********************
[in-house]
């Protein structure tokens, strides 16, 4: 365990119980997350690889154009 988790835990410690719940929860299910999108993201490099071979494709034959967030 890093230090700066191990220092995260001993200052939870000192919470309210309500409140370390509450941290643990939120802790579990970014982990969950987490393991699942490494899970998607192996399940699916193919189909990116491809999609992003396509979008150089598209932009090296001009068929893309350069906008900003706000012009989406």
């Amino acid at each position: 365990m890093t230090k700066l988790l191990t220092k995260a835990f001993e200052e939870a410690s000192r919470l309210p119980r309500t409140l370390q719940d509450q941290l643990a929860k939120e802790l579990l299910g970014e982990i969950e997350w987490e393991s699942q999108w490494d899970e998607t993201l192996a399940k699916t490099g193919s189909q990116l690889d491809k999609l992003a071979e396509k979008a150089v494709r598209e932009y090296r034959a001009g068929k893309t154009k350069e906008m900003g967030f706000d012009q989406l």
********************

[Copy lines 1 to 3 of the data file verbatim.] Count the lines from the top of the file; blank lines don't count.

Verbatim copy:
[in-house]
């Protein structure tokens, strides 16, 4: 365990119980997350690889154009 988790835990410690719940929860299910999108993201490099071979494709034959967030 890093230090700066191990220092995260001993200052939870000192919470309210309500409140370390509450941290643990939120802790579990970014982990969950987490393991699942490494899970998607192996399940699916193919189909990116491809999609992003396509979008150089598209932009090296001009068929893309350069906008900003706000012009989406």
């Amino acid at each position: 365990m890093t230090k700066l988790l191990t220092k995260a835990f001993e200052e939870a410690s000192r919470l309210p119980r309500t409140l370390q719940d509450q941290l643990a929860k939120e802790l579990l299910g970014e982990i969950e997350w987490e393991s699942q999108w490494d899970e998607t993201l192996a399940k699916t490099g193919s189909q990116l690889d491809k999609l992003a071979e396509k979008a150089v494709r598209e932009y090296r034959a001009g068929k893309t154009k350069e906008m900003g967030f706000d012009q989406l």